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  • Writer's pictureGrammar Boss

Four Ways to Eliminate the Logic Gaps in Your Writing

It’s weird how long it takes me to recognize my little jumps in logic. I’m hoping that my work on this book is going to have the added benefit of making me a better thinker in general. -“J”, a first-time author

I’m currently doing a developmental edit on a new author’s first nonfiction book. His note to me above captures a crucial “aha” moment many of us experience in the writing process, where we start seeing the gaps between what we want to say and what is actually on the page. The main reason for these “jumps in logic” is that as we write, we unknowingly apply context clues, prior knowledge, and any other relevant data from our subconscious to the topic at hand—data the reader may not have. So, when someone reads what we’ve written, without the benefit of all of that contextual information we applied when writing it, they often encounter gaps in our thinking. Missing bits of information that then fail to convey a complete thought. 

One of the comments I write most often in the margins of manuscripts I’m editing is, “Unclear, confusing. You’ll need to connect the dots here for the reader.” The key words being “for the reader” - because, ultimately, that’s who we’re communicating to when we write. Believe it or not, our books are not internal dialogues. We have journals for that! Our work as writers involves expressing our thoughts clearly to the reader with as few gaps in logic as possible. 

The good news is there are ways to make sure your writing is clear and concise. Below are some tried-and-true tips for keeping your writing free of those annoying little gaps in logic.

  • Reread and Revise. Start each new writing session by rereading what you’ve written in the previous session, making tweaks and changes as you do. With the advantage of a fresh perspective and some time and distance, you’ll be surprised at you how many gaps you can recognize and then fill in.

  • Read Aloud. Another great way to catch the gaps (as well as awkward sentences, missing words, bad grammar, and lots of other writing mistakes) is to read what you’ve written out loud. And this is key: DON’T CORRECT YOUR MISTAKES ORALLY as you read, fix them on the page. No matter how tedious this process feels, I promise you, your writing will be clearer and more concise for it.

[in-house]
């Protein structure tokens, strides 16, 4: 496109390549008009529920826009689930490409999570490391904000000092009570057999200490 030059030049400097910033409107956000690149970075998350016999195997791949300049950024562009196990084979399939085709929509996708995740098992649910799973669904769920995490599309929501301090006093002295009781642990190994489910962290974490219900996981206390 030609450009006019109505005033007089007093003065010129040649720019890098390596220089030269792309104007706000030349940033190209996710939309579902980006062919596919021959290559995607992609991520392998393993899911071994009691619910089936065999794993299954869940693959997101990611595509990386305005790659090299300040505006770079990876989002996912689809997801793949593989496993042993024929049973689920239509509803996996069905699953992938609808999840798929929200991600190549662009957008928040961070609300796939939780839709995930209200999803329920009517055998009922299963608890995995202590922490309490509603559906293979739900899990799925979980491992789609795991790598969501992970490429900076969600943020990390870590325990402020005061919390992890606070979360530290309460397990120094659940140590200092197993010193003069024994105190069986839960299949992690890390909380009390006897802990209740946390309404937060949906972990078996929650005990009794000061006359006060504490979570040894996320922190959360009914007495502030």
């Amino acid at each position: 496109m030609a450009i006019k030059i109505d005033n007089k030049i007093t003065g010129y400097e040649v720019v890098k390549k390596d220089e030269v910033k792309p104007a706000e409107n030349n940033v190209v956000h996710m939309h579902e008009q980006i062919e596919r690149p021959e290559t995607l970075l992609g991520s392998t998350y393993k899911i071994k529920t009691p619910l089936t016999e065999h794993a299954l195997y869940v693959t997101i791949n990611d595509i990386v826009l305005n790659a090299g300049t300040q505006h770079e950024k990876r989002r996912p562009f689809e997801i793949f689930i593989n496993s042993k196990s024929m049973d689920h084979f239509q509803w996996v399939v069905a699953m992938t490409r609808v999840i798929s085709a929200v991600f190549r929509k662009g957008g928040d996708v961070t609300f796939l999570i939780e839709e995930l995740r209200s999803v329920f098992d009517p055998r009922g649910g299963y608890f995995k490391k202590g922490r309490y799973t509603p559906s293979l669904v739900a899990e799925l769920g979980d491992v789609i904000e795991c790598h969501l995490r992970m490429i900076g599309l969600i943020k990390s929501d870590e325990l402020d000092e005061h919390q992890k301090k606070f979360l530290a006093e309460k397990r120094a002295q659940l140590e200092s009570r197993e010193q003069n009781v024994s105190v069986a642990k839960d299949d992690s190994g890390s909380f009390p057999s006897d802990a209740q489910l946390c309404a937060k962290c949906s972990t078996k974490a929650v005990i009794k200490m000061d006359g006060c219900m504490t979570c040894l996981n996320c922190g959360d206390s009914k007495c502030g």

• Enlist an Early Beta Reader. Don’t wait until your book is finished to get it in front of another pair of eyes. Preferably not your mom’s or your spouse’s eyes—the more objective, the better. Do you know an English teacher or a fellow writer who’d be open to reading your chapters periodically? A thoughtful outside reader can be invaluable at spotting the places you need to “connect the dots” in your writing. 

  • Hire an Editor. Most writers, whether newbies or veterans, understand the value an objective professional brings to their writing. Before I submitted my second book to a traditional publisher, I hired an editor to do a rigorous developmental edit on the manuscript. She shaped, trimmed, fine-tuned, and helped bring into sharper focus a book I’d already rewritten several dozen times. Her input and insight were invaluable, and like my client in the note above, I found myself a better writer and thinker after going through that process. 

You invest so much in your book—time, money, resources, not to mention your heart—you'll want to do everything you can to make sure your writing says exactly what you want it to say. Implementing these four practices will help lessen the gaps in your writing and ensure you and the reader are indeed on the same page.


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